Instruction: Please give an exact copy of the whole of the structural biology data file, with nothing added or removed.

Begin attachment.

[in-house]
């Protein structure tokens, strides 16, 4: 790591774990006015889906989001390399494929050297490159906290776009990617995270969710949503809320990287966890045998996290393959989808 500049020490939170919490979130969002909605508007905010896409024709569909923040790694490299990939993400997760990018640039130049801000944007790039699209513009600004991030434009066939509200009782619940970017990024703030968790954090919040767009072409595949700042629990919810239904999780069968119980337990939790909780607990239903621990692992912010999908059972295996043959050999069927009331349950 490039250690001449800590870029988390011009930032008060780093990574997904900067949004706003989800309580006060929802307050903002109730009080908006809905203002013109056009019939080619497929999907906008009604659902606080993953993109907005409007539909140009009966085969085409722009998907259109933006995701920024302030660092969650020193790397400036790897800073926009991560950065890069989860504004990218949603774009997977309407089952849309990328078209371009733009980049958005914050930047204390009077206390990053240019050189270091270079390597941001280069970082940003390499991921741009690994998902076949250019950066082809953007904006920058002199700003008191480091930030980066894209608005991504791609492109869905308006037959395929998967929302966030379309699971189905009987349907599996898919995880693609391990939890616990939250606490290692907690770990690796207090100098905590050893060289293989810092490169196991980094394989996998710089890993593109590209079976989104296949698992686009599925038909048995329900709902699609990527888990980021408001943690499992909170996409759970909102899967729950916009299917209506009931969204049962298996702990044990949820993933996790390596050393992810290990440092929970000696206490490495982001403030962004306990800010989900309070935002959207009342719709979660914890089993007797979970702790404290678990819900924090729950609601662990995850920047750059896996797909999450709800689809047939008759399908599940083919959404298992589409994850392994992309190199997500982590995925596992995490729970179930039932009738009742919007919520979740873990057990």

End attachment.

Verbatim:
[in-house]
């Protein structure tokens, strides 16, 4: 790591774990006015889906989001390399494929050297490159906290776009990617995270969710949503809320990287966890045998996290393959989808 500049020490939170919490979130969002909605508007905010896409024709569909923040790694490299990939993400997760990018640039130049801000944007790039699209513009600004991030434009066939509200009782619940970017990024703030968790954090919040767009072409595949700042629990919810239904999780069968119980337990939790909780607990239903621990692992912010999908059972295996043959050999069927009331349950 490039250690001449800590870029988390011009930032008060780093990574997904900067949004706003989800309580006060929802307050903002109730009080908006809905203002013109056009019939080619497929999907906008009604659902606080993953993109907005409007539909140009009966085969085409722009998907259109933006995701920024302030660092969650020193790397400036790897800073926009991560950065890069989860504004990218949603774009997977309407089952849309990328078209371009733009980049958005914050930047204390009077206390990053240019050189270091270079390597941001280069970082940003390499991921741009690994998902076949250019950066082809953007904006920058002199700003008191480091930030980066894209608005991504791609492109869905308006037959395929998967929302966030379309699971189905009987349907599996898919995880693609391990939890616990939250606490290692907690770990690796207090100098905590050893060289293989810092490169196991980094394989996998710089890993593109590209079976989104296949698992686009599925038909048995329900709902699609990527888990980021408001943690499992909170996409759970909102899967729950916009299917209506009931969204049962298996702990044990949820993933996790390596050393992810290990440092929970000696206490490495982001403030962004306990800010989900309070935002959207009342719709979660914890089993007797979970702790404290678990819900924090729950609601662990995850920047750059896996797909999450709800689809047939008759399908599940083919959404298992589409994850392994992309190199997500982590995925596992995490729970179930039932009738009742919007919520979740873990057990």